Center for Innovation in Mental Health, Academic Unit of Psychology, and Clinical and Experimental Sciences (CNS and Psychiatry), Faculty of Medicine, University of Southampton, Southampton, UK; Solent NHS Trust, Southampton, UK; New York University Child Study Center, New York, NY, USA; Division of Psychiatry and Applied Psychology, School of Medicine, University of Nottingham, Nottingham, UK. Electronic address: email@example.com.
Several studies have assessed the possible association between attention deficit hyperactivity disorder (ADHD) and asthma. However, existing evidence is inconclusive as to whether this association remains after controlling for possible important confounders. To fill this knowledge gap, we did a systematic review and meta-analysis, followed by a population-based study.
For the systematic review and meta-analysis, we searched PubMed, PsycINFO, Embase, Embase Classic, Ovid MEDLINE, and Web of Knowledge databases up to Oct 31, 2017, for observational studies allowing estimation of the association between asthma and ADHD. No restrictions to date, language, or article type were applied. Unpublished data were collected from authors of the identified studies. We extracted unadjusted and adjusted odds ratios (ORs) from the identified studies and calculated ORs when they were not reported. We assessed study quality using the Newcastle-Ottawa Scale and study heterogeneity using I2 statistics. A random-effects model was used to calculate pooled ORs. The systematic review is registered with PROSPERO (CRD42017073368). To address the fact that the ORs obtained in the meta-analysis were adjusted for confounders that inevitably varied across studies, we did a population-based study of individuals in multiple national registers in Sweden. We calculated an unadjusted OR and an OR that was simultaneously adjusted for all confounders identified in a directed acyclic graph based on the studies of asthma and ADHD identified in our systematic review.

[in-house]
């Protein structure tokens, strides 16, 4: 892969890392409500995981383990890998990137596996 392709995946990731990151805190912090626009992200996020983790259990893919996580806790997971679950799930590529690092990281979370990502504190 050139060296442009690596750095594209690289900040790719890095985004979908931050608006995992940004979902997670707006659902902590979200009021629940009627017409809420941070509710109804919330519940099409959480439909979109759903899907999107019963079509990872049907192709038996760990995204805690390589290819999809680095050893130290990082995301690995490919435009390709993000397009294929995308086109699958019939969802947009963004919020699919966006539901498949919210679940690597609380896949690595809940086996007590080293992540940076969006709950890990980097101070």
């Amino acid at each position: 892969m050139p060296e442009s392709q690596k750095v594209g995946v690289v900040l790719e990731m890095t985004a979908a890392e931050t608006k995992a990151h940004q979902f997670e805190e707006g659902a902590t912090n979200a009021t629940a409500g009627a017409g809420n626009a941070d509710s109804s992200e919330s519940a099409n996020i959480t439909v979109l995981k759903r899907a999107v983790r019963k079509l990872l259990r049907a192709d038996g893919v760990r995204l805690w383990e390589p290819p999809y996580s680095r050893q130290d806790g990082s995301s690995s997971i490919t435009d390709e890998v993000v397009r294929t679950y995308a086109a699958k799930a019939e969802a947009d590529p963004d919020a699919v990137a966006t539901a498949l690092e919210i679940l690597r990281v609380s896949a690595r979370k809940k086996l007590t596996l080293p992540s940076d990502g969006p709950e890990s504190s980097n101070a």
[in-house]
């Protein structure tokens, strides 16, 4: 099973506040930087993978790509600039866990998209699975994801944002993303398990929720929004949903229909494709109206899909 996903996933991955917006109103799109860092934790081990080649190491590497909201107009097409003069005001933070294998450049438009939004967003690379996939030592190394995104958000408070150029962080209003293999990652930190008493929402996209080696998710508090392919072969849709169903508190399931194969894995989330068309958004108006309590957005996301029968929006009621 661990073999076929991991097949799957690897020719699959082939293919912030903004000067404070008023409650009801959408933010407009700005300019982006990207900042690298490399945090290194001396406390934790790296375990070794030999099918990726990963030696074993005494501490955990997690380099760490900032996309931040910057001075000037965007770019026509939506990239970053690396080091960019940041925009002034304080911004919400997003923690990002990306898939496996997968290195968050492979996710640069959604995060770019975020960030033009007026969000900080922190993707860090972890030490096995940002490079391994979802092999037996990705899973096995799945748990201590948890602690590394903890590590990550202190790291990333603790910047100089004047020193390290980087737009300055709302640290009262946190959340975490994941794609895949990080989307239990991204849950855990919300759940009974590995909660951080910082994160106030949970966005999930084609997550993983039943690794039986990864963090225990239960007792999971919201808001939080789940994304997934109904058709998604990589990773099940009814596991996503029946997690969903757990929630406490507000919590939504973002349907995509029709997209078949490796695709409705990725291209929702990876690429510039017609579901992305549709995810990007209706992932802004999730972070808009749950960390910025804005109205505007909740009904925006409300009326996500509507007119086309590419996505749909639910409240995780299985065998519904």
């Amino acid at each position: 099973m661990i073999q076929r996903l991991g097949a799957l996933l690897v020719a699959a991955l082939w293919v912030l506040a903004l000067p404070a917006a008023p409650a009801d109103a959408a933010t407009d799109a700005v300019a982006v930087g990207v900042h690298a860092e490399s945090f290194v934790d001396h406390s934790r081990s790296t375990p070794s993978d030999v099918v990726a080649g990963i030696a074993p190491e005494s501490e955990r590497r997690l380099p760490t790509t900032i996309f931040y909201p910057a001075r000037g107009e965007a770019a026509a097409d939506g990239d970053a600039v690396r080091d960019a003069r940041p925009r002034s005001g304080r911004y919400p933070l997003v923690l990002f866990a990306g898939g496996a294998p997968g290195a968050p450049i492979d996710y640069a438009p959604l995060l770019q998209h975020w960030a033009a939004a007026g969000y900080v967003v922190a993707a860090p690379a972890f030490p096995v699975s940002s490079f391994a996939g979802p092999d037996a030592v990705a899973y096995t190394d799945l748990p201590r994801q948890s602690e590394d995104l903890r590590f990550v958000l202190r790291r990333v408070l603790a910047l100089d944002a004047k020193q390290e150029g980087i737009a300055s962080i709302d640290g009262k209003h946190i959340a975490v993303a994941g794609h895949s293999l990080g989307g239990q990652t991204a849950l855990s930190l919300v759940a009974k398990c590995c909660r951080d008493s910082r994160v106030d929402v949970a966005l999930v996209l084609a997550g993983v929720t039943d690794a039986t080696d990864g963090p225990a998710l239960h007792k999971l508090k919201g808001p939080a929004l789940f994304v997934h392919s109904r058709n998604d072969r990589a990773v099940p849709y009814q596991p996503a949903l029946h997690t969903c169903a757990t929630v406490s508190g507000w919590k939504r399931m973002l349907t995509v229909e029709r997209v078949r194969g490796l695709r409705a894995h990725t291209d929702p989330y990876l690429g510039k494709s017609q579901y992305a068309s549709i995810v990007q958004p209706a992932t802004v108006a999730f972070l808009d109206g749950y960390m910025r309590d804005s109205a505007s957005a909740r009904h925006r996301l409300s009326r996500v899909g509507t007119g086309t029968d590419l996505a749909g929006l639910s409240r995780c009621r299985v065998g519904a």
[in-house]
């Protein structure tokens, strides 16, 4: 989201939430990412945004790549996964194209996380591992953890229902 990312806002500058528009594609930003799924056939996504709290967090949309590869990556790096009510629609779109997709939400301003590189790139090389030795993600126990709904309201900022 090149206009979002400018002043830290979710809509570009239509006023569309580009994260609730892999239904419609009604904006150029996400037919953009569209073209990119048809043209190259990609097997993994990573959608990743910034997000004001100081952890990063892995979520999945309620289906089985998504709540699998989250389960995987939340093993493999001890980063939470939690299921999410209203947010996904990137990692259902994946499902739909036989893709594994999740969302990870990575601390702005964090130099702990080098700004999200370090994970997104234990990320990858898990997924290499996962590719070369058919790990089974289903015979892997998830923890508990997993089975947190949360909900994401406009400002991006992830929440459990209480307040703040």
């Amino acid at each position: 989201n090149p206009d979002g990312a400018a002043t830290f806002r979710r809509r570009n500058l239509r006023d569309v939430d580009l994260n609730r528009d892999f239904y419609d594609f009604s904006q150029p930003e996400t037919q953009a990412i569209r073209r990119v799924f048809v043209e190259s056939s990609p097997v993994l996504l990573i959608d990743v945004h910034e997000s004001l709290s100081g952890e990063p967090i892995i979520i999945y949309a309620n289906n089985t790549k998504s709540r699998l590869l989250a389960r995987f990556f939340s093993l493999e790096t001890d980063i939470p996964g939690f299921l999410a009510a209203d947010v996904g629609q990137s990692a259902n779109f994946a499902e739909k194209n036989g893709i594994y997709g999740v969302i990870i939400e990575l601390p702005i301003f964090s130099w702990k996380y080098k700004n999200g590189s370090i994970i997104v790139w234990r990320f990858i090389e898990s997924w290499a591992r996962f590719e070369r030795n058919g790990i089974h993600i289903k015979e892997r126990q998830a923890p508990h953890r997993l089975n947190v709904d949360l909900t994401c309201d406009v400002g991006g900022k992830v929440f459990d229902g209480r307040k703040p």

We identified 2649 potentially eligible citations, from which we obtained 49 datasets including a total of 210?363 participants with ADHD and 3?115?168 without. The pooled unadjusted OR was 1·66 (95% CI 1·22-2·26; I2 =99·47) and the pooled adjusted OR was 1·53 (1·41-1·65; I2 =50·76), indicating a significant association between asthma and ADHD. Possible lack of representativeness of the study population was detected with the Newcastle-Ottawa Scale in 42 of 49 datasets. In the population-based study, we included 1?575?377 individuals born between Jan 1, 1992, and Dec 31, 2006, of whom 259?253 (16·5%) had asthma and 57?957 (3·7%) had ADHD. Asthma was significantly associated with ADHD (OR 1·60, 95% CI 1·57-1·63) in the crude model adjusting for sex and year of birth, and this association remained significant after simultaneous adjustment for all covariates (1·45, 1·41-1·48).
The combined results of the meta-analysis and the population-based study support a significant association between asthma and ADHD, which remained even after simultaneously controlling for several possible confounders in the population-based study. Awareness of this association might help to reduce delay in the diagnosis of both ADHD and asthma.
Swedish Research Council and Shire International GmbH.